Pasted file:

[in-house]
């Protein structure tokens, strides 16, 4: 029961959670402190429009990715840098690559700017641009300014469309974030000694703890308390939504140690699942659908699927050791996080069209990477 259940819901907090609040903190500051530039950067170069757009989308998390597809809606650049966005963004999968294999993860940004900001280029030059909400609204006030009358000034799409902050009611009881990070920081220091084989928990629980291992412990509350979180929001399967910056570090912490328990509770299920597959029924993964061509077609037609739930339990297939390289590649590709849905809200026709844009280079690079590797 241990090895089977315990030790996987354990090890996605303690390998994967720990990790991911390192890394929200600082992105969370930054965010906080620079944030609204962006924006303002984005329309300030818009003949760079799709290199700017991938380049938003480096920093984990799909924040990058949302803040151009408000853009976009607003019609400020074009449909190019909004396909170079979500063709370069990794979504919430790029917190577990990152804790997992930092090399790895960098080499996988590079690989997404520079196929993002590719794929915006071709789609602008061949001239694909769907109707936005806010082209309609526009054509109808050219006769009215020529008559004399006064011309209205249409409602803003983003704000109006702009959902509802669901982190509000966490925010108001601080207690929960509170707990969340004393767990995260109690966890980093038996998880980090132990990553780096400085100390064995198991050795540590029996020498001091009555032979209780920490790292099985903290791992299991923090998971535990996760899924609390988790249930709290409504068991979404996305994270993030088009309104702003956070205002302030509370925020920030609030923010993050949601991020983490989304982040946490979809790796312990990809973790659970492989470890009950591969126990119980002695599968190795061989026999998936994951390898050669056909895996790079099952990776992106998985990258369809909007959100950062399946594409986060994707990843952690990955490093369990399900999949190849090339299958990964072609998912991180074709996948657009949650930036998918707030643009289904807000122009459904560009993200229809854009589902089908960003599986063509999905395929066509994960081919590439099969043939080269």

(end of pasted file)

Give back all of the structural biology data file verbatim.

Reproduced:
[in-house]
């Protein structure tokens, strides 16, 4: 029961959670402190429009990715840098690559700017641009300014469309974030000694703890308390939504140690699942659908699927050791996080069209990477 259940819901907090609040903190500051530039950067170069757009989308998390597809809606650049966005963004999968294999993860940004900001280029030059909400609204006030009358000034799409902050009611009881990070920081220091084989928990629980291992412990509350979180929001399967910056570090912490328990509770299920597959029924993964061509077609037609739930339990297939390289590649590709849905809200026709844009280079690079590797 241990090895089977315990030790996987354990090890996605303690390998994967720990990790991911390192890394929200600082992105969370930054965010906080620079944030609204962006924006303002984005329309300030818009003949760079799709290199700017991938380049938003480096920093984990799909924040990058949302803040151009408000853009976009607003019609400020074009449909190019909004396909170079979500063709370069990794979504919430790029917190577990990152804790997992930092090399790895960098080499996988590079690989997404520079196929993002590719794929915006071709789609602008061949001239694909769907109707936005806010082209309609526009054509109808050219006769009215020529008559004399006064011309209205249409409602803003983003704000109006702009959902509802669901982190509000966490925010108001601080207690929960509170707990969340004393767990995260109690966890980093038996998880980090132990990553780096400085100390064995198991050795540590029996020498001091009555032979209780920490790292099985903290791992299991923090998971535990996760899924609390988790249930709290409504068991979404996305994270993030088009309104702003956070205002302030509370925020920030609030923010993050949601991020983490989304982040946490979809790796312990990809973790659970492989470890009950591969126990119980002695599968190795061989026999998936994951390898050669056909895996790079099952990776992106998985990258369809909007959100950062399946594409986060994707990843952690990955490093369990399900999949190849090339299958990964072609998912991180074709996948657009949650930036998918707030643009289904807000122009459904560009993200229809854009589902089908960003599986063509999905395929066509994960081919590439099969043939080269």